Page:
The name Tungurahua comes from the dialect “Quichua” of the native people of Ecuador. Made up of the words Tunguri meaning “throat” and rahua meaning “fire”, Tungurahua means “Throat of Fire”. The province of Ecuador where the volcano is located, was named after it.
Tungurahua is one of the most active volcanoes in Ecuador and all of South America, and it is currently in an eruptive phase. It is located in the stretch of the Andes that runs through the center of Ecuador and is part of the Sangay National Park. Tungurahua is found near the popular tourist town of Baños, about 135 kilometers (83 mi) south of Quito.
Tungurahua volcano has been active since August 19, 1999, following more than 80 years of dormancy. With its elevation of 5,023 m (16,500 ft), Tungurahua’s summit is snow covered and used to contain a small glacier which melted away after the increase of volcanic activity in 1999.
In 1995, the Volcano had a long – term eruption which caused the temporary evacuation of the town of Baños. The last major eruption occurred between 1916 and 1918, although minor activity continued until 1925.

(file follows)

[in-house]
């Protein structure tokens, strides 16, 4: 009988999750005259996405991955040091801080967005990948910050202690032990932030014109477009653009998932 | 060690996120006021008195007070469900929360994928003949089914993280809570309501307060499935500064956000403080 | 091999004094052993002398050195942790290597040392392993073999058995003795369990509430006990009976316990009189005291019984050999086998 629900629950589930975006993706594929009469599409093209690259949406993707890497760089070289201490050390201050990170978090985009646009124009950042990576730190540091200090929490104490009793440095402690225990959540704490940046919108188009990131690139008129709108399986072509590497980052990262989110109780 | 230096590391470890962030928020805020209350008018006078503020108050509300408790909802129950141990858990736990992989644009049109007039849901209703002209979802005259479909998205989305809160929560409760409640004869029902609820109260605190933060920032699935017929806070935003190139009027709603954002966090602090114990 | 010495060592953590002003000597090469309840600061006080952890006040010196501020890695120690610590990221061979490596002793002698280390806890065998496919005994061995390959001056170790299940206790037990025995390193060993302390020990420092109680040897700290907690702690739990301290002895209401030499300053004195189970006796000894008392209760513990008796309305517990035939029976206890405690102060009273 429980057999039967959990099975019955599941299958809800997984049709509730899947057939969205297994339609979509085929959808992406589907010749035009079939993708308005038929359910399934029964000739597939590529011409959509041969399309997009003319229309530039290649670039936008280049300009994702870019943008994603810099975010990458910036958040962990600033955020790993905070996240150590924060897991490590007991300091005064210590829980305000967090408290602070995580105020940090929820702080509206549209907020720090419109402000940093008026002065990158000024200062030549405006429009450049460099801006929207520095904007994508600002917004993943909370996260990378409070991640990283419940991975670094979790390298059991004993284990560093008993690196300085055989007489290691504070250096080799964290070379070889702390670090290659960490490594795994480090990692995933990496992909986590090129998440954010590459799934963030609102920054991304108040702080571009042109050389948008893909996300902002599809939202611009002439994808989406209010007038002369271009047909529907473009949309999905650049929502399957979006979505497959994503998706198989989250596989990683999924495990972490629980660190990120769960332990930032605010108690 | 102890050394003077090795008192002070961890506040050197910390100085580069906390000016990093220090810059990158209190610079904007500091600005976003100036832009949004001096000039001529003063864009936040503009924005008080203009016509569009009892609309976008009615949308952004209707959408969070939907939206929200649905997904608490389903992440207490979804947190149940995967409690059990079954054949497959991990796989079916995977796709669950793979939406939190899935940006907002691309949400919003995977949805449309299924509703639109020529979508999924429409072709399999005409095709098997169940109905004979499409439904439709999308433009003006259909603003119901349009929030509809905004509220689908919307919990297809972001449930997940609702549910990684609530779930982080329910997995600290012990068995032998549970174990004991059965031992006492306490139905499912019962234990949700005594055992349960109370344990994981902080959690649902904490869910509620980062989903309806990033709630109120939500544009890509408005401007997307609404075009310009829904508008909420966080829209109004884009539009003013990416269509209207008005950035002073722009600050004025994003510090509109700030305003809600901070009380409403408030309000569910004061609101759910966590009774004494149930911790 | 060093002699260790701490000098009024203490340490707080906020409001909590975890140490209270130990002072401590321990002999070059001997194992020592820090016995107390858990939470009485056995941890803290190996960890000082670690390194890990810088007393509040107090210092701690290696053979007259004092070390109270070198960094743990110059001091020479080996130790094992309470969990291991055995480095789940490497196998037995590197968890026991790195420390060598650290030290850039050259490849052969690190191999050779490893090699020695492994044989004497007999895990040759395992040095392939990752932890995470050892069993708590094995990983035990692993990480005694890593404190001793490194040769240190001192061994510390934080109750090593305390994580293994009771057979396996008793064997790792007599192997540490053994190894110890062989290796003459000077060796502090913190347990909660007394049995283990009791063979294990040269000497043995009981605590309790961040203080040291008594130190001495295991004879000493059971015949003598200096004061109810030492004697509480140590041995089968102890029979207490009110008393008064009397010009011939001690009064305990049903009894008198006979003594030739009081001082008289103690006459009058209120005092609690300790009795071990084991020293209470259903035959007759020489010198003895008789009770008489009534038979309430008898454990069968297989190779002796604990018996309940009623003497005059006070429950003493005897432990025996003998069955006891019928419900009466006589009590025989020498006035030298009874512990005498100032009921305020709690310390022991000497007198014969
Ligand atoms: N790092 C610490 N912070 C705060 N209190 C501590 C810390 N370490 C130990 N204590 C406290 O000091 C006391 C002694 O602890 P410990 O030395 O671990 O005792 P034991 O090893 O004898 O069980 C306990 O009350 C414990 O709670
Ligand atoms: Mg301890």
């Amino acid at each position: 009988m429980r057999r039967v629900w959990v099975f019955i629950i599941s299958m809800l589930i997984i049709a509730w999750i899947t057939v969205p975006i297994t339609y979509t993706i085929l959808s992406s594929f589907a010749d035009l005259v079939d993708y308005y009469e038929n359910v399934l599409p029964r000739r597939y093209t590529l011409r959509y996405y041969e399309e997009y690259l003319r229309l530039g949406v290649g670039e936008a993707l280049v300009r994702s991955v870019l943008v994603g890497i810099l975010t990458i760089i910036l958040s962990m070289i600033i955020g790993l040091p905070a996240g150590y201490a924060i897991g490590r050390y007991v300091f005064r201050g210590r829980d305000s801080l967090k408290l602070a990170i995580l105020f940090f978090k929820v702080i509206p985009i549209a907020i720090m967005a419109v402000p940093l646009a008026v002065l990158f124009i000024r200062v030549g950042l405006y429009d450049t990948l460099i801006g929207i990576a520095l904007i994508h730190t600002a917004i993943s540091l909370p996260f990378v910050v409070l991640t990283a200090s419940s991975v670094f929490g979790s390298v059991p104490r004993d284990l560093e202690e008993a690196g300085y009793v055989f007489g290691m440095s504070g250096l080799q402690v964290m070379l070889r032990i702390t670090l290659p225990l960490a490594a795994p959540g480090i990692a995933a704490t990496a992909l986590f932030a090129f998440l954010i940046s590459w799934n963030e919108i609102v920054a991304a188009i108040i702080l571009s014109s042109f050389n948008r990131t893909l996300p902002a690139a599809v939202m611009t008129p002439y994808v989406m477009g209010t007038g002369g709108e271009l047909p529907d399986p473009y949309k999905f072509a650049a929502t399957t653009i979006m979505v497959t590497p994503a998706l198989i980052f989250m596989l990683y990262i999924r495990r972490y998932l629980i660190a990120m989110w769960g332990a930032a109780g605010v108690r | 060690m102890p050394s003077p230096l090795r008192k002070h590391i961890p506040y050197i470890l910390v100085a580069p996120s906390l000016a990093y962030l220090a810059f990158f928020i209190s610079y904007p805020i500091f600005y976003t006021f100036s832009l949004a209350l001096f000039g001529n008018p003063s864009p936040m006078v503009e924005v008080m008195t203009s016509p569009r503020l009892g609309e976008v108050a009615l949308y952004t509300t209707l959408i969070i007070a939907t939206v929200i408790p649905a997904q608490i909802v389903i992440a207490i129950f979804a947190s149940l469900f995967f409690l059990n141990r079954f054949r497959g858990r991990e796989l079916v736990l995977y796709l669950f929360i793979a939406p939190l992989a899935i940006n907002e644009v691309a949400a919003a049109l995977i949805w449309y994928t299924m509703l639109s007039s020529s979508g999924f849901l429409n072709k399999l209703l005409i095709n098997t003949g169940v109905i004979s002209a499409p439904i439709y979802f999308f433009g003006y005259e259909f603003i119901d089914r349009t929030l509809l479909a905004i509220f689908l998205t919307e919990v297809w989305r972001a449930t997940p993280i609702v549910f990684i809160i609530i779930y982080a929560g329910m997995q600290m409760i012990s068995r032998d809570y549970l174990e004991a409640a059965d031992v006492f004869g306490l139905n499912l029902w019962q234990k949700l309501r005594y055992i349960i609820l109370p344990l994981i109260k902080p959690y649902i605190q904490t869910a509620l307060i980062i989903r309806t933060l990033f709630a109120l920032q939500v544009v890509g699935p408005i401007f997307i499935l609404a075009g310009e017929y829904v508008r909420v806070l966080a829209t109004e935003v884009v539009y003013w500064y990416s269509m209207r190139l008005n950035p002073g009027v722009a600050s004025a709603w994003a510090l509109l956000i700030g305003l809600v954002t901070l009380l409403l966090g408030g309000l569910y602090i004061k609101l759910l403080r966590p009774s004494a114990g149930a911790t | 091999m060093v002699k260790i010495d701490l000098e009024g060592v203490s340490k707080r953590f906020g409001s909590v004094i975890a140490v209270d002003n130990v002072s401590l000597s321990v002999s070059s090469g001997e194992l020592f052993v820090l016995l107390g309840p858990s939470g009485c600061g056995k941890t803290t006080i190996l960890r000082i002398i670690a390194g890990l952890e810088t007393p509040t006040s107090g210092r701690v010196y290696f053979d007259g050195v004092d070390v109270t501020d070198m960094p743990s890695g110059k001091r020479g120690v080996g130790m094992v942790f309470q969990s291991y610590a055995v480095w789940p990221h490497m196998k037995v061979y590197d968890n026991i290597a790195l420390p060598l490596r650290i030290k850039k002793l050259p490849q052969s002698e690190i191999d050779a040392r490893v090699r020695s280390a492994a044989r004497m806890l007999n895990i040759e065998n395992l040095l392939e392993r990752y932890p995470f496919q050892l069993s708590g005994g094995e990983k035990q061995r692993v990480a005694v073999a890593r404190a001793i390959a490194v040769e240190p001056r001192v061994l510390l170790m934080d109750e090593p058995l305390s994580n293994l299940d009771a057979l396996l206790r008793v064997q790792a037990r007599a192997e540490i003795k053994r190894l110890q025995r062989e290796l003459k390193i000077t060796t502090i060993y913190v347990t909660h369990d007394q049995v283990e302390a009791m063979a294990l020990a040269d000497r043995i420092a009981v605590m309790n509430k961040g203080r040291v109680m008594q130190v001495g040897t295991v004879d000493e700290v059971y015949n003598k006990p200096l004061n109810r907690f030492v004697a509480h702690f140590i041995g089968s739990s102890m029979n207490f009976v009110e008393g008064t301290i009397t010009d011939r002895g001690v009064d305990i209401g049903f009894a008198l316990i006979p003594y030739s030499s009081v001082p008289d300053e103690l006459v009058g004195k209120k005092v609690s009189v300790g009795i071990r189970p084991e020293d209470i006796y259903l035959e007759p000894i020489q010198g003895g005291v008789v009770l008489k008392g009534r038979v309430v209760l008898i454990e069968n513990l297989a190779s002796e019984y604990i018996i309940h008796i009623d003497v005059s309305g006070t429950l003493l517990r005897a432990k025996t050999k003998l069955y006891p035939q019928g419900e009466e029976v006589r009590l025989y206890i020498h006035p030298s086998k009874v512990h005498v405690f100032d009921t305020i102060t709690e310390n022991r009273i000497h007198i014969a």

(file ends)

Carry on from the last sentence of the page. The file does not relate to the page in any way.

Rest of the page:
In 1999, several communities near Tungurahua, including the tourist town of Baños with 15,000 people, were forced to evacuate during the volcano’s violent eruption that year. Residents could only return to their homes a year later.
Its activity has been ongoing until today, with major eruptions occurring in 2006, 2008, 2010, 2011 and its current eruption of July 24, 2013, which shot a column of steam and ash of 5km (3.1mi) into the sky.
Ecuador’s Tungurahua volcano erupted early in the morning of July 21, sending a large plume of gas, stones and ash nearly 45,000 feet into the sky. The plume was visible more than 90 miles northeast, in Ecuador’s capital city of Quito.
An increase in activity had been recorded since July 17, along with a slight increase in gas emissions from the 5029-metre (16,500-foot) volcano.
During the overnight and early morning hours, a series of explosive events started as well as lava emission,” said an expert from the Geophysical Institute in Quito.
Heavy rains and minor flooding made some of the evacuations difficult, although there were no injuries in the 6:47a.m. eruption, but the authorities declared an “orange alert,” the second highest warning level for towns nearby.
More than 200 residents were evacuated from the surrounding Cusua, Chacauco, and Juive areas.
— Wilmer Merino (@wily_wilmer) July 28, 2013
— Foto Ecuador (@FotoEcuador) February 16, 2014
— Mario Aspiazu (@MarioAspiazu) July 28, 2013
— Foto Ecuador (@FotoEcuador) March 7, 2013
— The Disaster Channel (@DisasterChannL) July 28, 2013